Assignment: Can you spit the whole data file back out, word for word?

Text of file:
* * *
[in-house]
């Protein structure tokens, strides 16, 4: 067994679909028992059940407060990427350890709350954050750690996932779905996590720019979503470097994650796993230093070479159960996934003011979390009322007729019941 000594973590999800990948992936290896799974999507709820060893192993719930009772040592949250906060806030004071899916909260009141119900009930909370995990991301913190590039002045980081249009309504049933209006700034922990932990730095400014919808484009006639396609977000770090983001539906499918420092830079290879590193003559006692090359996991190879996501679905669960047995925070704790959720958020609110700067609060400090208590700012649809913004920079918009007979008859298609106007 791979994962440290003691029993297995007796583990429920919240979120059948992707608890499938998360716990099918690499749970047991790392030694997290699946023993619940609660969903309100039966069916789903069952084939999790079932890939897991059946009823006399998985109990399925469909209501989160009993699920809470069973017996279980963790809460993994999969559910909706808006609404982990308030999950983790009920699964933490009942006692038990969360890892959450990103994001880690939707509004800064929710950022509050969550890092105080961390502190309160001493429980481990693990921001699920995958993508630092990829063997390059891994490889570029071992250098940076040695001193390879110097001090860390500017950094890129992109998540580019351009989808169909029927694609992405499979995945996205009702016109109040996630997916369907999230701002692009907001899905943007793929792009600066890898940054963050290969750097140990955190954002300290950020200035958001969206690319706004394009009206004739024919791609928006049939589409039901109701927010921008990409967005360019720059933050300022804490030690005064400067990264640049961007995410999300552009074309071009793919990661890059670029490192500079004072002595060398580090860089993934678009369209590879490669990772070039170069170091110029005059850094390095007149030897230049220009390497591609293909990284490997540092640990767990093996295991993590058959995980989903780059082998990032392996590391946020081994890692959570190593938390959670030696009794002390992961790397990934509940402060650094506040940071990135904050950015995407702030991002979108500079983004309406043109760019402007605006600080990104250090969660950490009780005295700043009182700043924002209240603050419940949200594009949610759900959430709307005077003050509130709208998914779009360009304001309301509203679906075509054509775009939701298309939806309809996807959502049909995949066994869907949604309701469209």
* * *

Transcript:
[in-house]
């Protein structure tokens, strides 16, 4: 067994679909028992059940407060990427350890709350954050750690996932779905996590720019979503470097994650796993230093070479159960996934003011979390009322007729019941 000594973590999800990948992936290896799974999507709820060893192993719930009772040592949250906060806030004071899916909260009141119900009930909370995990991301913190590039002045980081249009309504049933209006700034922990932990730095400014919808484009006639396609977000770090983001539906499918420092830079290879590193003559006692090359996991190879996501679905669960047995925070704790959720958020609110700067609060400090208590700012649809913004920079918009007979008859298609106007 791979994962440290003691029993297995007796583990429920919240979120059948992707608890499938998360716990099918690499749970047991790392030694997290699946023993619940609660969903309100039966069916789903069952084939999790079932890939897991059946009823006399998985109990399925469909209501989160009993699920809470069973017996279980963790809460993994999969559910909706808006609404982990308030999950983790009920699964933490009942006692038990969360890892959450990103994001880690939707509004800064929710950022509050969550890092105080961390502190309160001493429980481990693990921001699920995958993508630092990829063997390059891994490889570029071992250098940076040695001193390879110097001090860390500017950094890129992109998540580019351009989808169909029927694609992405499979995945996205009702016109109040996630997916369907999230701002692009907001899905943007793929792009600066890898940054963050290969750097140990955190954002300290950020200035958001969206690319706004394009009206004739024919791609928006049939589409039901109701927010921008990409967005360019720059933050300022804490030690005064400067990264640049961007995410999300552009074309071009793919990661890059670029490192500079004072002595060398580090860089993934678009369209590879490669990772070039170069170091110029005059850094390095007149030897230049220009390497591609293909990284490997540092640990767990093996295991993590058959995980989903780059082998990032392996590391946020081994890692959570190593938390959670030696009794002390992961790397990934509940402060650094506040940071990135904050950015995407702030991002979108500079983004309406043109760019402007605006600080990104250090969660950490009780005295700043009182700043924002209240603050419940949200594009949610759900959430709307005077003050509130709208998914779009360009304001309301509203679906075509054509775009939701298309939806309809996807959502049909995949066994869907949604309701469209």